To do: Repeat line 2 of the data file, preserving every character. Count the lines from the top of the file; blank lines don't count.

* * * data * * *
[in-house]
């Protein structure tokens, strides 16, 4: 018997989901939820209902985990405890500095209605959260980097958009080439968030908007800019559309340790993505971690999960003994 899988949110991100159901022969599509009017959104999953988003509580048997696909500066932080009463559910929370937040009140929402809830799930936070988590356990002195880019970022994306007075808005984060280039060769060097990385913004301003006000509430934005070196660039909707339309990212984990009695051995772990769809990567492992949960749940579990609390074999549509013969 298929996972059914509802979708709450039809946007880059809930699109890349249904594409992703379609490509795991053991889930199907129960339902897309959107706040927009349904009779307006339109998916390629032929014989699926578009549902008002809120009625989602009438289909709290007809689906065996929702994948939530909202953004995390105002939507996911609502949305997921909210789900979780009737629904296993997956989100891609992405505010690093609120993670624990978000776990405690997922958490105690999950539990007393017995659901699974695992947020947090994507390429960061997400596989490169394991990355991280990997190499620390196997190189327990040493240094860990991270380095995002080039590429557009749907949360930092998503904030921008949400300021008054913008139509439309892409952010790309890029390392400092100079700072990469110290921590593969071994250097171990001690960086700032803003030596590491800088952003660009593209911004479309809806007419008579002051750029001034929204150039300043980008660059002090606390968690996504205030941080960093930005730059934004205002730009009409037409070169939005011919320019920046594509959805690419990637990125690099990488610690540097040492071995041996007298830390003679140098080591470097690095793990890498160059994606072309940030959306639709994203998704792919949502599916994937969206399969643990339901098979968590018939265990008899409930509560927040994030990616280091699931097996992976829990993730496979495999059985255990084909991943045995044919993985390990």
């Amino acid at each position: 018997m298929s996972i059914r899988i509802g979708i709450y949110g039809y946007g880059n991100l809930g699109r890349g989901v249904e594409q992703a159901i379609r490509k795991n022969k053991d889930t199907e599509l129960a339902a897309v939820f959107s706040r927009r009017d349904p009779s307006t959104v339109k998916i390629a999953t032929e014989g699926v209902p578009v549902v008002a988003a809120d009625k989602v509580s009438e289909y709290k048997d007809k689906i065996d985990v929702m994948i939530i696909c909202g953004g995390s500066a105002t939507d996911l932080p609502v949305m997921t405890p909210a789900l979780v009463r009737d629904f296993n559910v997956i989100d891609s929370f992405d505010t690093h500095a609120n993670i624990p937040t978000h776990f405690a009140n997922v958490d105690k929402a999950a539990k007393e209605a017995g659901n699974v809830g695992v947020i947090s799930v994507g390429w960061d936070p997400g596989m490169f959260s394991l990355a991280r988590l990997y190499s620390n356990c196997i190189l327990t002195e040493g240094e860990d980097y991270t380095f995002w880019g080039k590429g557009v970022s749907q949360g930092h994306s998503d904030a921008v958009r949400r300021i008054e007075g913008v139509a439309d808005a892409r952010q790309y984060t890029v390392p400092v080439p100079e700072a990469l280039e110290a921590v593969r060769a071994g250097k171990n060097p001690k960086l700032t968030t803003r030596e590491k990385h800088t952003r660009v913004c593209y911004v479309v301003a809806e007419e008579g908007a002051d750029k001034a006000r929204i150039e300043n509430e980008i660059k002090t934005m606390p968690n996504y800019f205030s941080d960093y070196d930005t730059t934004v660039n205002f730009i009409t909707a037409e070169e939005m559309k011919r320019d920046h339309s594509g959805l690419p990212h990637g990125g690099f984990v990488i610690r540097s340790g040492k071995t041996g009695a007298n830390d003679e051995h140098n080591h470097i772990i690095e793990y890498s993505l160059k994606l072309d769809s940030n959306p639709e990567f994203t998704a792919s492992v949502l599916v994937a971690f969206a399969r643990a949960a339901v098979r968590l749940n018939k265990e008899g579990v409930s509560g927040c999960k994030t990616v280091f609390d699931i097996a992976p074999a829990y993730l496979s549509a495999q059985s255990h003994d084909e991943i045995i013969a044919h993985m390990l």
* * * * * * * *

């Protein structure tokens, strides 16, 4: 018997989901939820209902985990405890500095209605959260980097958009080439968030908007800019559309340790993505971690999960003994 899988949110991100159901022969599509009017959104999953988003509580048997696909500066932080009463559910929370937040009140929402809830799930936070988590356990002195880019970022994306007075808005984060280039060769060097990385913004301003006000509430934005070196660039909707339309990212984990009695051995772990769809990567492992949960749940579990609390074999549509013969 298929996972059914509802979708709450039809946007880059809930699109890349249904594409992703379609490509795991053991889930199907129960339902897309959107706040927009349904009779307006339109998916390629032929014989699926578009549902008002809120009625989602009438289909709290007809689906065996929702994948939530909202953004995390105002939507996911609502949305997921909210789900979780009737629904296993997956989100891609992405505010690093609120993670624990978000776990405690997922958490105690999950539990007393017995659901699974695992947020947090994507390429960061997400596989490169394991990355991280990997190499620390196997190189327990040493240094860990991270380095995002080039590429557009749907949360930092998503904030921008949400300021008054913008139509439309892409952010790309890029390392400092100079700072990469110290921590593969071994250097171990001690960086700032803003030596590491800088952003660009593209911004479309809806007419008579002051750029001034929204150039300043980008660059002090606390968690996504205030941080960093930005730059934004205002730009009409037409070169939005011919320019920046594509959805690419990637990125690099990488610690540097040492071995041996007298830390003679140098080591470097690095793990890498160059994606072309940030959306639709994203998704792919949502599916994937969206399969643990339901098979968590018939265990008899409930509560927040994030990616280091699931097996992976829990993730496979495999059985255990084909991943045995044919993985390990």